I tend to write my posts nowadays under the misapprehension that everyone who reads them has looked at my previous posts on similar subjects and has a fair idea of broadly where I'm coming from. This is a bit silly, I realise, so please don't think I'm naively demanding 'back to basics' or any such nonsense.
I recognise the history/histories distinction, but deliberately passed over it. By HISTORY I mean an agglomeration of all written (and potential) histories. It is an amorphous blob, constantly growing and changing not merely as time passes, but also as our demands and beliefs change.
HOWEVER, most people in British society (frankly) and all but the oldest and best students have no conception of this. Indeed, it seems they don't even know any of the disputed material - considering perspectives/agenda etc is quite impossible. They don't, in short, know many of the things that happened in the past, regardless of how and by whom they have been reported.
As to textbooks, I think the companies obviously produce work for which there is a demand.
The problem is clearly at the heart of the syllabus, with those who decide what to do, when, and to what degree. If children can't engage with books, the blame lies with parents and schools (the providers of education), the response should be to find ways to make children engage with books, not abolish their usage. It's not the books per se that are valuable, but the unified pattern/narrative they present. That is what is lacking. If it can be generated by other means, then so be it.
The emphasis in history lessons today is on skills. Knowledge is not considered important; as information is supposedly always available nowadays, students should concentrated on how they receive it, what they do with it, and how they treat it. This is obviously all a (valuable) product of 60s (largely) Marxist-critical theory, but we've missed the point that critical skills are of secondary importance to the material they analyse. Also, - and this is the important part - the vast majority of our children will never reach a level of study where this becomes a major concern. The preponderance will leave school at 16 or 18 and be blessed if they have some understanding of where, when and how their society and its structures were created, how peoples and nations came to be where they are (in all senses of the phrase), and what things have been achieved, attempted and failed in the past and in what ways.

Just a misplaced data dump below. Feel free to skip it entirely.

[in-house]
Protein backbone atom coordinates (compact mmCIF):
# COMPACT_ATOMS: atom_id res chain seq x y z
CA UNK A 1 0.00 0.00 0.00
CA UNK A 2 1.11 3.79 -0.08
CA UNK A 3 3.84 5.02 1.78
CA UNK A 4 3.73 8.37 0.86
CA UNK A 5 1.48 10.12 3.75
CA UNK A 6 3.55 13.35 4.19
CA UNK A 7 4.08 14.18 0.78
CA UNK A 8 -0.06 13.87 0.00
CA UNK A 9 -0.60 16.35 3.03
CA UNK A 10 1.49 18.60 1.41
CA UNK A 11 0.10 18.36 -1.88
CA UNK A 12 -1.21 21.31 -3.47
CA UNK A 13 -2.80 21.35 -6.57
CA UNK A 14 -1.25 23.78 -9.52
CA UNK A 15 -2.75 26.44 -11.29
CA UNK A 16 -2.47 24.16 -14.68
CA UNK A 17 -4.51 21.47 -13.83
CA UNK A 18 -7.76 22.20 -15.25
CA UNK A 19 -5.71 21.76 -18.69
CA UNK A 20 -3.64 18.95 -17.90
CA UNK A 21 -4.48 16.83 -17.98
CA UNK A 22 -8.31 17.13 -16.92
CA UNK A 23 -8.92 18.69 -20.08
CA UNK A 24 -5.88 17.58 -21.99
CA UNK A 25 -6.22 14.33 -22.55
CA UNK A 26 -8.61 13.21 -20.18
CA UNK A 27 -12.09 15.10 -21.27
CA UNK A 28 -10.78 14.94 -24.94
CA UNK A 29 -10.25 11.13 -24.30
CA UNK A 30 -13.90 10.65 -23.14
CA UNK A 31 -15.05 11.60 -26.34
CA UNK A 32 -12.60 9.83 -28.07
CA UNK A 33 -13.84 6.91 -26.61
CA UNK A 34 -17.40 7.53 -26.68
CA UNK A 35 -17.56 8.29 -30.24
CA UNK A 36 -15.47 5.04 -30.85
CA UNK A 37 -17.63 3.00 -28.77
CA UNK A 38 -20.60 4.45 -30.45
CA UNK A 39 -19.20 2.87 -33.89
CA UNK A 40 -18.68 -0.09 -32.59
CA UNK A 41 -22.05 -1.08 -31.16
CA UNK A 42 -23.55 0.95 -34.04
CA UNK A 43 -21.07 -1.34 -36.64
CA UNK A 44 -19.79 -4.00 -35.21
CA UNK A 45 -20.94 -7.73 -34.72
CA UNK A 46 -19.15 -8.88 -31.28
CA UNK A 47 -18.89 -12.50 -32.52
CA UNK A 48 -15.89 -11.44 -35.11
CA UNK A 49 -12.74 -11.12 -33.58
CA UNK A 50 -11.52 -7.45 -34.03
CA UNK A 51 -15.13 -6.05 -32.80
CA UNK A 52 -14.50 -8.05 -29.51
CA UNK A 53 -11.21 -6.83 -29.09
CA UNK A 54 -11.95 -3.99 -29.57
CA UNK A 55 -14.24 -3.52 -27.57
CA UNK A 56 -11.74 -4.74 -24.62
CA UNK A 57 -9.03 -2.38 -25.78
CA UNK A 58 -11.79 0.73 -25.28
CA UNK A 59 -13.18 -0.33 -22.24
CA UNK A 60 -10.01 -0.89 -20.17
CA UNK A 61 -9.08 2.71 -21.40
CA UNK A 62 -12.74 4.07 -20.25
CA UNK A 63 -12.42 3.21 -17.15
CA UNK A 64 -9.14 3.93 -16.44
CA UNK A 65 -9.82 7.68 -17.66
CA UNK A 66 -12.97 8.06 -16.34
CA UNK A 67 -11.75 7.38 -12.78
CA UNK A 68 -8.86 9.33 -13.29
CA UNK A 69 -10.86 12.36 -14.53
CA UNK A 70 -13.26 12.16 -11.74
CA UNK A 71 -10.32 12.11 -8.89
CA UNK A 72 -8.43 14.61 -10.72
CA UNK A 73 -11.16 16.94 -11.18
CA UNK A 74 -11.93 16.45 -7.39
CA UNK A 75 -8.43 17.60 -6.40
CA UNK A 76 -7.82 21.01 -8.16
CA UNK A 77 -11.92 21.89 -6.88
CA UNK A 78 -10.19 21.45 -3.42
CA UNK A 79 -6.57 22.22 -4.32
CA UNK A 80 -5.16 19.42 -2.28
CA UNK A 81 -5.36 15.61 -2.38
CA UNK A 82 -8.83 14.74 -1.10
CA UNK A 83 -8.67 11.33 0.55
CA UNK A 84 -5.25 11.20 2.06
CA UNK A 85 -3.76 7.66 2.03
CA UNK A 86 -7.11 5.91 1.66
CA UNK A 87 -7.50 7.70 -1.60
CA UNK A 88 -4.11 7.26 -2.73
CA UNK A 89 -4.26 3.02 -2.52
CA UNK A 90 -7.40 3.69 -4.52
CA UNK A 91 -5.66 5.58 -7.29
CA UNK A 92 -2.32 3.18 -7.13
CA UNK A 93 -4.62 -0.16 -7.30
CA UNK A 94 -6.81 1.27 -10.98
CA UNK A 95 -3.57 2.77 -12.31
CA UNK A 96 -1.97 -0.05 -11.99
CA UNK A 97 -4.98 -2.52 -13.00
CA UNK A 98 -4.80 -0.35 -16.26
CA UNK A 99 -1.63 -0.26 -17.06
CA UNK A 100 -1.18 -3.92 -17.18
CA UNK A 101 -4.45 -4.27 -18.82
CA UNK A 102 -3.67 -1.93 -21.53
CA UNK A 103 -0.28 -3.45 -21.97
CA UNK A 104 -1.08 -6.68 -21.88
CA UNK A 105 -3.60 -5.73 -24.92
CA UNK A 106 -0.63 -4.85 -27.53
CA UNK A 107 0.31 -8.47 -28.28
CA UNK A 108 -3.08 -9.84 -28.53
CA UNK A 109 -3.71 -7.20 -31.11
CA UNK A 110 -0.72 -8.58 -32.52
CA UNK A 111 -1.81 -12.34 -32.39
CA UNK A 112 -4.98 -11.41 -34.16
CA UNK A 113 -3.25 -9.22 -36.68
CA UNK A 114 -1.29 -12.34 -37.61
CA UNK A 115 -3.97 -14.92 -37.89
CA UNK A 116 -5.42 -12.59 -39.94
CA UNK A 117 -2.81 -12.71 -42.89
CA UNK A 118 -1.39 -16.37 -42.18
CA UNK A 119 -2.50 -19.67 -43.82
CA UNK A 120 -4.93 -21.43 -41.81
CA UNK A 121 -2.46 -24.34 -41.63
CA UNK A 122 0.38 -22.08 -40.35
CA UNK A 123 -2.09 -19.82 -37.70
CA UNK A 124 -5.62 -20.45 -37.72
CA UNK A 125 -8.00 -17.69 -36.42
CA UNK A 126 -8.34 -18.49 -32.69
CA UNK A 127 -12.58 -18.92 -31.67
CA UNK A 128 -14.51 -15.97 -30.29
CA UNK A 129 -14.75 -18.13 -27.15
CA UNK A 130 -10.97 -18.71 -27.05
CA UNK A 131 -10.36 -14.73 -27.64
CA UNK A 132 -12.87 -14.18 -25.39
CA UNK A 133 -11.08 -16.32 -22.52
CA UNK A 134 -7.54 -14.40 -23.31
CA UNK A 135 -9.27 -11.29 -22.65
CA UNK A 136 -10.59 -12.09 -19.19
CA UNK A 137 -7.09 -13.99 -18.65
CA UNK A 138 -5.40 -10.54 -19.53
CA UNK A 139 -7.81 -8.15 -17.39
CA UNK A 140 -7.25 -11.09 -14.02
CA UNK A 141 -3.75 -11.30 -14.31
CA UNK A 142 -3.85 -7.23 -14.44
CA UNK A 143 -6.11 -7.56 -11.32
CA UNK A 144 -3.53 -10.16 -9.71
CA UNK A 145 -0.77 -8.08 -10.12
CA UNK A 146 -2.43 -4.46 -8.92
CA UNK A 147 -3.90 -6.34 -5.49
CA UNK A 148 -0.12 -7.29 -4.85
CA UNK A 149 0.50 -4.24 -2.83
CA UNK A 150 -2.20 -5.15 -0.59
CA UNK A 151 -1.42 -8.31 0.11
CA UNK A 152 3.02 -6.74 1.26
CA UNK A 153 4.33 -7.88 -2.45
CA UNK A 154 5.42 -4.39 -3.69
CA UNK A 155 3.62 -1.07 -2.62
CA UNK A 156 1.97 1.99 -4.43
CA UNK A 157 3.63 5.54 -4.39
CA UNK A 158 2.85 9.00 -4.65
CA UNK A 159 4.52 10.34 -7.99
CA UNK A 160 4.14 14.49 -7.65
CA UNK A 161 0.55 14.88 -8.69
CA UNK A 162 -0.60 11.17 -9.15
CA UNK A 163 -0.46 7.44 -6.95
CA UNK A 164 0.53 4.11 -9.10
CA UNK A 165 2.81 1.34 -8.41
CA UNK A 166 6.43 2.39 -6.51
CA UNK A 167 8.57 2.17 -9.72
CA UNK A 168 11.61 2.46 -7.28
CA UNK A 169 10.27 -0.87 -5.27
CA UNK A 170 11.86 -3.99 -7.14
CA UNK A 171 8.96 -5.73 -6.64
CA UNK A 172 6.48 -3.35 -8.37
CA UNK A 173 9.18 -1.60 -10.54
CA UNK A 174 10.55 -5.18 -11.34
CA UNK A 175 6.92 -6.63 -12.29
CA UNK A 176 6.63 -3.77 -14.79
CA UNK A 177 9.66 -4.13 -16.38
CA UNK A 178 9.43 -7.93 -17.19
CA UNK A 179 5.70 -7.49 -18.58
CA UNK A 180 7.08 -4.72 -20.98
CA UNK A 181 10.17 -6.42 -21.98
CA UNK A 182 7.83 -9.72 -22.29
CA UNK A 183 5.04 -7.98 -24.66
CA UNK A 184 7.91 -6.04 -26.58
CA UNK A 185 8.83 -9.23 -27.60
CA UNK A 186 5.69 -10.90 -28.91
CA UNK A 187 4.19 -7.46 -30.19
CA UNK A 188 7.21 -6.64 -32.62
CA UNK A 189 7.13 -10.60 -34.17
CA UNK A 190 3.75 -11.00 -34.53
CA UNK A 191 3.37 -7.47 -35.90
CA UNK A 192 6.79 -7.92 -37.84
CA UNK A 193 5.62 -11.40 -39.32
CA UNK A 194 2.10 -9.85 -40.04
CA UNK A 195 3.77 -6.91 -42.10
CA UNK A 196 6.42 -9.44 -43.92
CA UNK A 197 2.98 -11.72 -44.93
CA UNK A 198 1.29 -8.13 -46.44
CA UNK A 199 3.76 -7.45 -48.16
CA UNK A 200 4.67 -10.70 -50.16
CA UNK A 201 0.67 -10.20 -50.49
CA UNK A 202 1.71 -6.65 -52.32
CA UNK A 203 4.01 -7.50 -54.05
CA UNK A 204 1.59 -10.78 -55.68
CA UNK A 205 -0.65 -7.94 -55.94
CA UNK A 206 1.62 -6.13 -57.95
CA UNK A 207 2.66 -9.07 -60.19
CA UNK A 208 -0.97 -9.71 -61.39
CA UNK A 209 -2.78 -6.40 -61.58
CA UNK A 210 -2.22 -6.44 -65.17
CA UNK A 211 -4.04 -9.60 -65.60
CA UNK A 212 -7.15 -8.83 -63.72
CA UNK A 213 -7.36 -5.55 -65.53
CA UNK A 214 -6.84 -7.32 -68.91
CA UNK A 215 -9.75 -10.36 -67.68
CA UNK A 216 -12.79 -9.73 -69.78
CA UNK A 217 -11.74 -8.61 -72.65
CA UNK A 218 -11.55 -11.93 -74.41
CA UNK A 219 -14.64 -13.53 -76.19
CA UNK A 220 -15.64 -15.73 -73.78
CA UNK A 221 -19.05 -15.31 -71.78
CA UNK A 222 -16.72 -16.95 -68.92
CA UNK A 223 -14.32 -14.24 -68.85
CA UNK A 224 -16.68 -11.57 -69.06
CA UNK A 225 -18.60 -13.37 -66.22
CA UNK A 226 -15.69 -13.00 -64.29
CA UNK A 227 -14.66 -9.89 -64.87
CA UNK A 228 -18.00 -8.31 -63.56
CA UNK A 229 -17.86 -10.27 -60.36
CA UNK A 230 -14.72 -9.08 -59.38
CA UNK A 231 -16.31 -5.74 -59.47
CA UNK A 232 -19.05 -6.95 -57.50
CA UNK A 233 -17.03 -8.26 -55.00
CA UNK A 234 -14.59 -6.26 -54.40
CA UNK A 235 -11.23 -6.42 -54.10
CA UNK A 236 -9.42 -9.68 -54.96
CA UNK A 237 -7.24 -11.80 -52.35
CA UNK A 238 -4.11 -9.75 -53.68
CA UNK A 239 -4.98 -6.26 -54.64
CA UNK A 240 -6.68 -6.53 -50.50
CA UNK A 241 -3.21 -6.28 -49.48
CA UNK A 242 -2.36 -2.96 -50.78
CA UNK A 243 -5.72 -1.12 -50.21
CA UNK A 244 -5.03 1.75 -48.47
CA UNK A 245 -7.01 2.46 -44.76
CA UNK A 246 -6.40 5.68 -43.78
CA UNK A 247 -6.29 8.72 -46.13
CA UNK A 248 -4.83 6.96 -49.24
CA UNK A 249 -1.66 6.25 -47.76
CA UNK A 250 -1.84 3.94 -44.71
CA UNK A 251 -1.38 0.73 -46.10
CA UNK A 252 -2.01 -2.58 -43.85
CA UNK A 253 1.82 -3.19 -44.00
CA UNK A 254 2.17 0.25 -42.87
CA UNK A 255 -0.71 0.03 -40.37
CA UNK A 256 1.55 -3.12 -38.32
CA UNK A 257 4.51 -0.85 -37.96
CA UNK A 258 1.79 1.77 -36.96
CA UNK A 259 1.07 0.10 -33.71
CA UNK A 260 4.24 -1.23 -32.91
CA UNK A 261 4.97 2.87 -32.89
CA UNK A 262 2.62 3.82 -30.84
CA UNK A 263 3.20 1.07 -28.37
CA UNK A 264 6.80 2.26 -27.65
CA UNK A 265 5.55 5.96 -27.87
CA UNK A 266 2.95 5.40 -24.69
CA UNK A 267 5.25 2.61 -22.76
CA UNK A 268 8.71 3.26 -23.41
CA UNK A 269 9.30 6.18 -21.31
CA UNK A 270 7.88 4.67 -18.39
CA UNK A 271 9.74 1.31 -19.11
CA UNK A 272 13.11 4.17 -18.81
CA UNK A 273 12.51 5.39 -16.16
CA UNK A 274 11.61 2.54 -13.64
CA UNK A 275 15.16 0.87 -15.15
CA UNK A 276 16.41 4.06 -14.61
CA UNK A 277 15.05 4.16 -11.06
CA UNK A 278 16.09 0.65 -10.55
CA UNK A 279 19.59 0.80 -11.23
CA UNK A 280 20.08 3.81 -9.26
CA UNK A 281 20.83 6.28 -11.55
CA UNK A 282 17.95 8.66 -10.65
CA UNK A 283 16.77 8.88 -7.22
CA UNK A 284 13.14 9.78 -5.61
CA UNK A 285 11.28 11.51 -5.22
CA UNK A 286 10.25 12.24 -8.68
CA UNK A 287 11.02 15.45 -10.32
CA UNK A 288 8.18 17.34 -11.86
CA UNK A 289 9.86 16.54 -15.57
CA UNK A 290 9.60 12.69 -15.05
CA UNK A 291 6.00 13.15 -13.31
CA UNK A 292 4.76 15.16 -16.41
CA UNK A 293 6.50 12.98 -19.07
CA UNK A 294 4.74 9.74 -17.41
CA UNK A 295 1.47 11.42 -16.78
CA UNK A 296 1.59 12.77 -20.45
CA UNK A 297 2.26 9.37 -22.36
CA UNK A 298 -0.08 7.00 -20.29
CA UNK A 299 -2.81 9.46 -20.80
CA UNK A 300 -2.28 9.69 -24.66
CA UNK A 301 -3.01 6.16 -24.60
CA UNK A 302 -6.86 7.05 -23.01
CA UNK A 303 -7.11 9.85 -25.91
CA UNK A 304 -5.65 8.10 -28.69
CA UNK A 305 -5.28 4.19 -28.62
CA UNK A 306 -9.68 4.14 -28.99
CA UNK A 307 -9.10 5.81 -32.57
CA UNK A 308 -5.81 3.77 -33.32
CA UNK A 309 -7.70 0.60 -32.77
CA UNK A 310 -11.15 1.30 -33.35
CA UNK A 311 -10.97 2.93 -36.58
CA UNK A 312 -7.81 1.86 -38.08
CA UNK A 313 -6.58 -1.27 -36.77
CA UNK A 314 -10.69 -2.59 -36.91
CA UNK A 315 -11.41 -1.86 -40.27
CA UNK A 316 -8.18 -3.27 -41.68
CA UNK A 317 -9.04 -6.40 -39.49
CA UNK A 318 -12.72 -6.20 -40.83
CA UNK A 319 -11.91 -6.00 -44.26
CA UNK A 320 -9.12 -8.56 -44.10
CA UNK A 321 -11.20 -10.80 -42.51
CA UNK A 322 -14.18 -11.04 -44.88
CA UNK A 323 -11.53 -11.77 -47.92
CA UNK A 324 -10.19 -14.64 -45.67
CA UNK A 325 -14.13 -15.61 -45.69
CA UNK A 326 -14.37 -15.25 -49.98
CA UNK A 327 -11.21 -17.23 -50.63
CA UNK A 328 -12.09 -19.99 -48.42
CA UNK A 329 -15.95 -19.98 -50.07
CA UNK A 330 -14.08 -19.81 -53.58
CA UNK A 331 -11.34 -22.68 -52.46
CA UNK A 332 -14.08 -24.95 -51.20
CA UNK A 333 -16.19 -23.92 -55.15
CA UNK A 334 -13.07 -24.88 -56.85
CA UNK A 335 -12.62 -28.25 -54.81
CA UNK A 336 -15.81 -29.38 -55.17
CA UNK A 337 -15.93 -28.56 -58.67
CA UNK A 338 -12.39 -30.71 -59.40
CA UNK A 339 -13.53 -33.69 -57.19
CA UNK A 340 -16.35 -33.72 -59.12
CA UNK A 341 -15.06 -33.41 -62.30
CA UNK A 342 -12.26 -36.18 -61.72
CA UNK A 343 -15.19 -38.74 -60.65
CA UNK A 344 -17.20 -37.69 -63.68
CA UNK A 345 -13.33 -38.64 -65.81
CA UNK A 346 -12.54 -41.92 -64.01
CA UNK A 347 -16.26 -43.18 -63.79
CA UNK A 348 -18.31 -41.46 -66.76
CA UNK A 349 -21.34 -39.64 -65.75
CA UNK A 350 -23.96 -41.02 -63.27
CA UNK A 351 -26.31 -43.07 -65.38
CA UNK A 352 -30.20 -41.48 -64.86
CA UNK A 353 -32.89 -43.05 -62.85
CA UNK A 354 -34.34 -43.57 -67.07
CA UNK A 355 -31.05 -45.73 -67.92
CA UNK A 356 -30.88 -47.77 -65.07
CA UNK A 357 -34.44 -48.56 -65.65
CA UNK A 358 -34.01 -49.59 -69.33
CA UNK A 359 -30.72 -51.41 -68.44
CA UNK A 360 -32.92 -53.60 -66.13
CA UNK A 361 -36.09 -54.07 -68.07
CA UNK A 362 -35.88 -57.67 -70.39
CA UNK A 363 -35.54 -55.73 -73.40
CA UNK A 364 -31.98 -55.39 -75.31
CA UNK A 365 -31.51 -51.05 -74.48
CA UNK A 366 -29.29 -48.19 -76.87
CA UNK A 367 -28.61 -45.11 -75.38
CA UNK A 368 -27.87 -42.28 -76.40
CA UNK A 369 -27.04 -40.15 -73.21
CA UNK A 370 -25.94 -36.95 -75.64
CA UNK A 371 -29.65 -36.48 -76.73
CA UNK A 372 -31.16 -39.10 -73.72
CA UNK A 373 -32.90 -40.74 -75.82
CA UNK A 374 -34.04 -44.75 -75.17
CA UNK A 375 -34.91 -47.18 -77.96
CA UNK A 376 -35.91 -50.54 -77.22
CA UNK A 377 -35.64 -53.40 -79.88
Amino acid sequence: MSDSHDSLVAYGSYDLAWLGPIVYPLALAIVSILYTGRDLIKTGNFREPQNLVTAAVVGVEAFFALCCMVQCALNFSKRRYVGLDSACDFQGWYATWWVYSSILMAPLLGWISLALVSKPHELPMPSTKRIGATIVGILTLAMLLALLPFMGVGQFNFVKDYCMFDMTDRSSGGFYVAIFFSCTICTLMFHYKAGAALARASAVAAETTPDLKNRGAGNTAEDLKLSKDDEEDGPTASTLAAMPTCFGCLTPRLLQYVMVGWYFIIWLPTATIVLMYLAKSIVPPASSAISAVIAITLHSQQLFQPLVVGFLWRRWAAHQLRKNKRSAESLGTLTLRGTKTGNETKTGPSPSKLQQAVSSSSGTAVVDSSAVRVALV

All nations have an interesting history.
Britain (and indeed Britons) today, as much as anywhere in the world, is a direct product of its history: colonialism/Empire/industrialisation/democratisation/philosophy etc. etc. I don't want to get overly Whiggish, but we need a tapestry woven of these threads; what we have at the moment is a pile of fabric which is - understandably - of little interest to students. A concomitant of this is that children have no historical heroes. In a quest for inclusivity and a recognition of minority perspective, we have bowdlerised our national story and dragged those thought great for generations under a 20th/21st interrogative spotlight; perhaps unsurprisingly, they have been found wanting in the caring/sharing demands of our contemporary educational politics. The fact that they shaped the world and made our nation great cannot counter-balance these apparent sins.
Finally, and as a complete addendum: dates are important. If you are given a series of important events/movements/eras (the big important ones: the crusades, the enlightenment, the renaissance, the industrial revolution, the major wars etc.) and you can't put them into a chronological order, you are uneducated and should be ashamed of yourself or your teachers.
Edit: all your comments about local-history/interest accepted: you should obviously play up the local-links, but I'm largely of the view that if one doesn't think the major historical characters are 'relevant', then it is probably more honestly the case that one actually doesn't know enough about them.